Training Model

In addition to the basic premises above, Families First training providers and staff identified specific criteria for good training. The characteristics identified by facilitators and TDHS staff were synthesized and organized into a model (Figure 1) by a member of the state PACE leadership team. The resulting model of effective training has four major criteria.

  1. Effective training is learner focused. Effective training identifies and addresses issues important to the learner, while building on learner strengths. It includes opportunities for active participation by the learner, while recognizing and drawing on the knowledge and experience of the learner. Learning is facilitated through peer exchange, and is culturally and ethnically meaningful. All participants are drawn into the discussion.

  2. Effective training demonstrates productive behavior and effective life skills. Effective training integrates decision-making, planning, organization and implementation skill building. It models and reinforces workplace ethics and productive use of time. Local and community resources are an integral part of the learning environment. Opportunities for learners to expand social networks are provided. Learners are challenged to take responsibility for their own lifelong learning.

  3. Effective training inspires and motivates. Effective training increases the learner's knowledge about the subject matter, and reinforces worthwhile values and principles. It provides opportunities for humor and fun during learning, while maintaining a positive focus. Learners leave the session with a feeling of accomplishment.

  4. Effective training celebrates personal and group achievements. Incentives to mark learning milestones are incorporated into effective training. On-going assessment and learner-based feedback is critical to the success of any training session. Learners are acknowledged and recognized for their contributions by the larger community. Opportunities to include children and other household members in the learning process are also made available. Community leaders who can bring other resources to bear on the issue at hand are included as an integral part of the learning process.

Figure 1.
Training Model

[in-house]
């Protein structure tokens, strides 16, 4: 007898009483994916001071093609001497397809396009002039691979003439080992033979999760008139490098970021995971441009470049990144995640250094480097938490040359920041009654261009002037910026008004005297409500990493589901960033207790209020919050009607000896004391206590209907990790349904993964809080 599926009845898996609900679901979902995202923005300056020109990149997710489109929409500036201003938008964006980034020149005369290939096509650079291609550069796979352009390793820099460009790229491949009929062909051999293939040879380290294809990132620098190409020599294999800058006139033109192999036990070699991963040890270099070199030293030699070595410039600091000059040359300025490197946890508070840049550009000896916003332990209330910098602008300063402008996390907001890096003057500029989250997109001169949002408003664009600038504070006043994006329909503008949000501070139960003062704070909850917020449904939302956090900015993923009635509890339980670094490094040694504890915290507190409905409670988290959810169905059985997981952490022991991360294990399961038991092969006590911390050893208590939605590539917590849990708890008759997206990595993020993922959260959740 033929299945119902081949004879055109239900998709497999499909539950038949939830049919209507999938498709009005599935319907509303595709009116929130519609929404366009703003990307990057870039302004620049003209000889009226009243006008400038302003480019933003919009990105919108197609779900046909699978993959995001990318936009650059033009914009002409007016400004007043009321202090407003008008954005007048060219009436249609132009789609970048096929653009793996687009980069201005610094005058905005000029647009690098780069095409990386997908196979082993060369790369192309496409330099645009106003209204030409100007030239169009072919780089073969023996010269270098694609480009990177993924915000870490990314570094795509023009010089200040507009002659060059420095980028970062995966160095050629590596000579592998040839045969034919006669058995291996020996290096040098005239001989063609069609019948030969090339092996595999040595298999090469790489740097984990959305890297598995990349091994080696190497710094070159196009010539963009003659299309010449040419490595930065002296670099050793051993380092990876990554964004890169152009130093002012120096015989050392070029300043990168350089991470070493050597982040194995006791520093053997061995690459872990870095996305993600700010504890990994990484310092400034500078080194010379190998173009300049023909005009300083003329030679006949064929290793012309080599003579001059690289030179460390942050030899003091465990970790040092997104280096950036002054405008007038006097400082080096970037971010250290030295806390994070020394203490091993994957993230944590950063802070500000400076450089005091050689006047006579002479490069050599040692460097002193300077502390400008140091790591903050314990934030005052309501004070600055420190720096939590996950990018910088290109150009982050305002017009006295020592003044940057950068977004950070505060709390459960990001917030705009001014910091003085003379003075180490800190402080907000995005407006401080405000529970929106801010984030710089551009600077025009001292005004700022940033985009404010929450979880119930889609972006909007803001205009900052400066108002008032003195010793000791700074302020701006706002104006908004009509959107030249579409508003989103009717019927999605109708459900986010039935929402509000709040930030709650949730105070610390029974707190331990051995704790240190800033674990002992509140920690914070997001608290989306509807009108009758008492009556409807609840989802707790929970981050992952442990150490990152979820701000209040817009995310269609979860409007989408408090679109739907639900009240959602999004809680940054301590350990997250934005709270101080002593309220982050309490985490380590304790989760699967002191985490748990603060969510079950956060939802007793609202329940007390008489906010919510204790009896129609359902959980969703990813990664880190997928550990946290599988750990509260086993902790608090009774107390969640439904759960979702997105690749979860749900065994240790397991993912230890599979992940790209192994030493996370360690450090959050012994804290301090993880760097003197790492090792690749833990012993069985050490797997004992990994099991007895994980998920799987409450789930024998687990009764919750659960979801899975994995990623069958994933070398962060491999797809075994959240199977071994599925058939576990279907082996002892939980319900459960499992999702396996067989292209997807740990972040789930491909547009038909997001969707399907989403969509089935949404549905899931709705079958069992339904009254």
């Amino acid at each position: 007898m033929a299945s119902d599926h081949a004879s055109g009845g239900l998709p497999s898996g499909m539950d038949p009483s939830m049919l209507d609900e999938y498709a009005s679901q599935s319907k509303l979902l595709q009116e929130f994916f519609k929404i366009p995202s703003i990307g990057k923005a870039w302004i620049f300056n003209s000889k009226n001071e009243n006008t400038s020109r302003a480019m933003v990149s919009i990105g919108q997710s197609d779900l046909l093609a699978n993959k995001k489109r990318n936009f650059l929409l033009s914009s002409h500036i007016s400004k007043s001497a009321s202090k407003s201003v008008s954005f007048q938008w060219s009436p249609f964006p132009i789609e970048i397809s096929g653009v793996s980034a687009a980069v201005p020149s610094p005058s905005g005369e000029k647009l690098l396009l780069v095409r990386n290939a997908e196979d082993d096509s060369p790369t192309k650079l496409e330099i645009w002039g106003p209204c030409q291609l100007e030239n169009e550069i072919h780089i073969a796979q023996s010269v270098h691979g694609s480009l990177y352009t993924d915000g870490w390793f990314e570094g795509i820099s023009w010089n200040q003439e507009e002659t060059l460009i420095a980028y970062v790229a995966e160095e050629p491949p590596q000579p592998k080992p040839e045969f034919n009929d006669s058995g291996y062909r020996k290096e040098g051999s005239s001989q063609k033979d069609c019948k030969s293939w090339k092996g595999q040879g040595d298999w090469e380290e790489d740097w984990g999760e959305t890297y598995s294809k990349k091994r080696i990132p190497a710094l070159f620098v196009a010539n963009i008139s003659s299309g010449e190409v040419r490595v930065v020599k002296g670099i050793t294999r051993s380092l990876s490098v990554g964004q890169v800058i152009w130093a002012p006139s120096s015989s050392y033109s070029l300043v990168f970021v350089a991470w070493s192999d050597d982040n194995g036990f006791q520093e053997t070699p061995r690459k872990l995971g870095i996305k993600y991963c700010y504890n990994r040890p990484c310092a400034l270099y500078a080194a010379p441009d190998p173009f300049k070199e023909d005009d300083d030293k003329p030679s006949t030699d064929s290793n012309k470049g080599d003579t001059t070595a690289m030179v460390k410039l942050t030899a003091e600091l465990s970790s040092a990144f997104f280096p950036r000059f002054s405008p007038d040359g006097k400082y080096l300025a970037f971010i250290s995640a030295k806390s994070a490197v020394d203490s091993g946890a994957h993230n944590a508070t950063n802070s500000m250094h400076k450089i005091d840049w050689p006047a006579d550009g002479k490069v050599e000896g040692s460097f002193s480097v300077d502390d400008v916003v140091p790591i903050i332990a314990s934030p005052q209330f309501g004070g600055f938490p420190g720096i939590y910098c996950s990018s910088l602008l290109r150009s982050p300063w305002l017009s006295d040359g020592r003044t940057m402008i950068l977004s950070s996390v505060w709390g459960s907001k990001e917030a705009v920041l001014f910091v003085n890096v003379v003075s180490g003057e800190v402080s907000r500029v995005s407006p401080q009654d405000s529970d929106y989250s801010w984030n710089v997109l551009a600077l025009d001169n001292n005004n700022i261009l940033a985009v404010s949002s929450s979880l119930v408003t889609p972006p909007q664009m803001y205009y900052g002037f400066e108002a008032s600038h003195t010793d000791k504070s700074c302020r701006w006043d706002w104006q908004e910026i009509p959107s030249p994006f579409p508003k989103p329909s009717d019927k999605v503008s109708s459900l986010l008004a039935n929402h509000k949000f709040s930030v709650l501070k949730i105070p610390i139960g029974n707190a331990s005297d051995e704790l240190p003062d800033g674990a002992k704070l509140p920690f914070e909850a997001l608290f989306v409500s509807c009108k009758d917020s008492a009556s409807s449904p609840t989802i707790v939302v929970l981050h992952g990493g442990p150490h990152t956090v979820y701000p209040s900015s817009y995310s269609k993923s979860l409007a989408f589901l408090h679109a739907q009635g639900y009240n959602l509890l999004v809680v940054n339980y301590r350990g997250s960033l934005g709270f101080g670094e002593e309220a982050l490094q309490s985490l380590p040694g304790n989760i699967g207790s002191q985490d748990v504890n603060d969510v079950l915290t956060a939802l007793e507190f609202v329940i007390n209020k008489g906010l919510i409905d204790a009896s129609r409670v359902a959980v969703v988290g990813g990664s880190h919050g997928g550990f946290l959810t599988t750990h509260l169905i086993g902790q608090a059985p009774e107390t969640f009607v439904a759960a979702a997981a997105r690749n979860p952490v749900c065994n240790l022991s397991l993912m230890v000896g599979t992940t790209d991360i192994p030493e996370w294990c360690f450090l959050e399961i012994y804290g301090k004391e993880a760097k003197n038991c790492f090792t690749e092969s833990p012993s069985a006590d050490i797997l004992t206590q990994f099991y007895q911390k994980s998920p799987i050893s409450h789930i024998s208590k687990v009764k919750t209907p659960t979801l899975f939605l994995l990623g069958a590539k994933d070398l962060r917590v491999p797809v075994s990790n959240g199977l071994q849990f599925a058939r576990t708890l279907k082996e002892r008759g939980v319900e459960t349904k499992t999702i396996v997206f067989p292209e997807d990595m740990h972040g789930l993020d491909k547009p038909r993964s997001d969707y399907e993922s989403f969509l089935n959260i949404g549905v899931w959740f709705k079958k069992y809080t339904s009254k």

A model  showing how  the four criteria contribute to effective training.


Experienced trainers develop their own effective strategies to facilitate participant growth through innovative teaching methodologies and group dynamics. As part of the training of Families First PACE facilitators, the Extension PACE team gave trainers an opportunity to share effective techniques they had gained from their own experience, underscoring the value of the knowledge, skills, and expertise they contributed to the learning process.

Facilitators were then presented the training model. After a brief explanation of the model, facilitators were asked to join a discussion group focusing on one of the four model criteria. After self-assignment to discussion groups, the groups were given prompt posters (Figures 2, 3, 4, and 5) and asked to brainstorm additional ways to implement criteria from the model in their classroom.

Figure 2.
Prompt Poster 1

Effective training is learner focused. It:

  • Identifies and addresses issues important to the learner.
  • Identifies and builds on learner strengths.
  • Includes active participation by the learner.
  • Recognizes and draws upon the knowledge and experience of the learner.
  • Facilitates learning through peer exchange.
  • Is culturally and ethically meaningful.
  • Draws everyone into the discussion.

Examples of specific ways to implement these criteria:

  • Ask participants to list issues which are particularly important to them. List them on the board and explain when and how you will address them in class.
  • Provide a "question box" for participants to drop in questions or issues that are important to them, yet they are hesitant to ask during class.